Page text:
Our interest in the film lies instead in what it reveals about French attitudes toward the expansion of the European Union. Lucas, a novelist, stands as a symbol of France’s cultural patrimony, creating the very stuff that makes France unique and superior. Similarly, Clémentine’s job is to civilize the savages, to teach the Romanian children French via that most traditional tactic of Republican education: dictation. Her assertion of linguistic dominance gives her momentary influence in a world she struggles to understand (she tells a colleague how difficult the cultural adjustment is for her). But outside the controlled environment of the schoolroom, children are no longer recognizable as such. They seem to hiss and click like insects from all corners of her house.

The film emphasizes the technological and cultural backwardness of Romania: phones are unreliable, television programming is poor and in black and white, the police force is unresponsive and the food is bad. Like the house Lucas and Clémentine live in, Romania is dilapidated and in serious need of repair.

Further, because of a conservative political agenda under Ceausescu (who banned birth control and abortion to increase Romania’s population), Romania is filled with an army of homeless children who do not hesitate to turn to violence and take advantage of their more civilized neighbors. As a point of contrast, Clémentine and Lucas responsibly control their reproduction and have no children. Clémentine’s efforts to control the Romanian children, dictation notwithstanding, ultimately backfire and she becomes a victim of the very people she is trying to help.

With Romania’s accession to the European Union in January 2007, Ils implies that the fear of the “Polish Plumber” taking jobs away from their French counterparts has been displaced by the fear of being overrun by a throng of homeless Romanians who will challenge the autonomy and dominance of French culture. Like their Roman Christian ancestors, they will rise from underground and overwhelm the established culture. And as in the movie, the threat lives on both sides of the fence. The film allegorically suggests that the morally conservative primitifs from Romania will permeate France’s reasoned Republicanism, that the expansion of the European Union will continue to undermine French identity and that efforts to help acceding countries will ultimately drain France of its resources. The titular “They” of Ils, as the film’s epilogue reminds us, does not stand for those frightening Romanian others, but rather symbolizes the expatriated French couple who perish because they refuse to participate in the sinister children’s game.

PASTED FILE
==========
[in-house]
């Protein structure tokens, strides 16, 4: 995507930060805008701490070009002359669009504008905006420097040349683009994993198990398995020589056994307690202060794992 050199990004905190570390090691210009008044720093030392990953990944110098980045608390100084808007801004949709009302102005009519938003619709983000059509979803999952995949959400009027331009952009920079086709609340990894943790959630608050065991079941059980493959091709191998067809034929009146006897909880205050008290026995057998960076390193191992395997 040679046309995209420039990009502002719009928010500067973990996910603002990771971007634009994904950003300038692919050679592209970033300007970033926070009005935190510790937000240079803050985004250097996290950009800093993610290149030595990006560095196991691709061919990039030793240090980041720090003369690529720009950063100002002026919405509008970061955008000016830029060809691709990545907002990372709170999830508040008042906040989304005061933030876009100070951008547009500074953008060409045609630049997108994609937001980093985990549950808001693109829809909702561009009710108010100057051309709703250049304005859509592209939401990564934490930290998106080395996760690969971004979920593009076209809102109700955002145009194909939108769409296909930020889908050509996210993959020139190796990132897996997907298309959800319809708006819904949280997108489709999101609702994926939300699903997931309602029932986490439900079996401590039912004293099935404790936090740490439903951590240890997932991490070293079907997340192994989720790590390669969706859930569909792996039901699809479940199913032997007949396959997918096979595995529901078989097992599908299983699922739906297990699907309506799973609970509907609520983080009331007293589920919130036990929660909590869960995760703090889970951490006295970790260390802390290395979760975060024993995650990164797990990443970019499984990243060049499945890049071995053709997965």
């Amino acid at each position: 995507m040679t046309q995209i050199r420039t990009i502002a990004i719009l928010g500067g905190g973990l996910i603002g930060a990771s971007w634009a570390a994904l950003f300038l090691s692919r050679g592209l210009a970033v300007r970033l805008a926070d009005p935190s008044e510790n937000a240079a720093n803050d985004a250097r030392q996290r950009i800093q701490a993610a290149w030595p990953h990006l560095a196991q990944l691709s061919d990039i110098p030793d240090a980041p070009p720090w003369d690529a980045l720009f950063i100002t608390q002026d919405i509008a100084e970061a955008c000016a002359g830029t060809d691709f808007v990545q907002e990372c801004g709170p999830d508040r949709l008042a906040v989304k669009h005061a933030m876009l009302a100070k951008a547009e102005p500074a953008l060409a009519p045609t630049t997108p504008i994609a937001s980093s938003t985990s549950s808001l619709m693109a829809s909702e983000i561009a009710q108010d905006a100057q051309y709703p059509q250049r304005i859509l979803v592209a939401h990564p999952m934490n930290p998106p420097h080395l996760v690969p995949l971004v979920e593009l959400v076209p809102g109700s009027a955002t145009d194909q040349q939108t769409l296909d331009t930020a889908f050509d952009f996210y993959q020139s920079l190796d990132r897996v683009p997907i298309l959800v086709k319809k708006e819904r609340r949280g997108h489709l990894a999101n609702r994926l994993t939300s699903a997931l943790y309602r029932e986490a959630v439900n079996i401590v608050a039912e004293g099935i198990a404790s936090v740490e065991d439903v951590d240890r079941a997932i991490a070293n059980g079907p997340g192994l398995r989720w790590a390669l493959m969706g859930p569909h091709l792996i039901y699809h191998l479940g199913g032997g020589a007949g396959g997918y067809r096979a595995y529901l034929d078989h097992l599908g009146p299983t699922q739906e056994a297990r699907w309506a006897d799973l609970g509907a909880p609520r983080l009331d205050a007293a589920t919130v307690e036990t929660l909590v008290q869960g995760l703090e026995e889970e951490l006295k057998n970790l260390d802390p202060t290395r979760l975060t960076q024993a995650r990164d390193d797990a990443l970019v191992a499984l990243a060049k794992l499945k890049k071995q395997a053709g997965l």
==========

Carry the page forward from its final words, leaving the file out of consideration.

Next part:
The fear must be a real one in France: while we found this horror film to be decidedly unfrightening, French viewers and bloggers have widely praised the film as “an hour and a half of fear,” “a good scare [une bonne frousse]” (telerama.fr) with one reviewer writing, “we really begin to freak out [flipper] for the couple. . . . The fear becomes palpable” (scifi-universe.com). In France, it appears, Romanian children really have become the stuff of nightmares.